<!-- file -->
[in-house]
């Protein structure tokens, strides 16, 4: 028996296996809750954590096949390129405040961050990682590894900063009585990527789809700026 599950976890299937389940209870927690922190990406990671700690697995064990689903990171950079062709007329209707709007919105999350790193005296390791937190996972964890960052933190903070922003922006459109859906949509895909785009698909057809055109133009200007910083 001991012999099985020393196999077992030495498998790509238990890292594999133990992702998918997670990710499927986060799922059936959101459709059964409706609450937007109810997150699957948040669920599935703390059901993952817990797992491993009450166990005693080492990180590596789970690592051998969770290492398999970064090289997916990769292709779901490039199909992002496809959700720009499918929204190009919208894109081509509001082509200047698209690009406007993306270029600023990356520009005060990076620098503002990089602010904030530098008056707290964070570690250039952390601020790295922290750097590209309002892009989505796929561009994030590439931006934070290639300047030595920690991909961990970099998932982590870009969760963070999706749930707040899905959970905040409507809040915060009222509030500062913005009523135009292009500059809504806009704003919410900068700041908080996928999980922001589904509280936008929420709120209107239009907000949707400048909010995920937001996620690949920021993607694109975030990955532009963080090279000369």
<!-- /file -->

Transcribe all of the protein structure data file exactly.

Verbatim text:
[in-house]
């Protein structure tokens, strides 16, 4: 028996296996809750954590096949390129405040961050990682590894900063009585990527789809700026 599950976890299937389940209870927690922190990406990671700690697995064990689903990171950079062709007329209707709007919105999350790193005296390791937190996972964890960052933190903070922003922006459109859906949509895909785009698909057809055109133009200007910083 001991012999099985020393196999077992030495498998790509238990890292594999133990992702998918997670990710499927986060799922059936959101459709059964409706609450937007109810997150699957948040669920599935703390059901993952817990797992491993009450166990005693080492990180590596789970690592051998969770290492398999970064090289997916990769292709779901490039199909992002496809959700720009499918929204190009919208894109081509509001082509200047698209690009406007993306270029600023990356520009005060990076620098503002990089602010904030530098008056707290964070570690250039952390601020790295922290750097590209309002892009989505796929561009994030590439931006934070290639300047030595920690991909961990970099998932982590870009969760963070999706749930707040899905959970905040409507809040915060009222509030500062913005009523135009292009500059809504806009704003919410900068700041908080996928999980922001589904509280936008929420709120209107239009907000949707400048909010995920937001996620690949920021993607694109975030990955532009963080090279000369």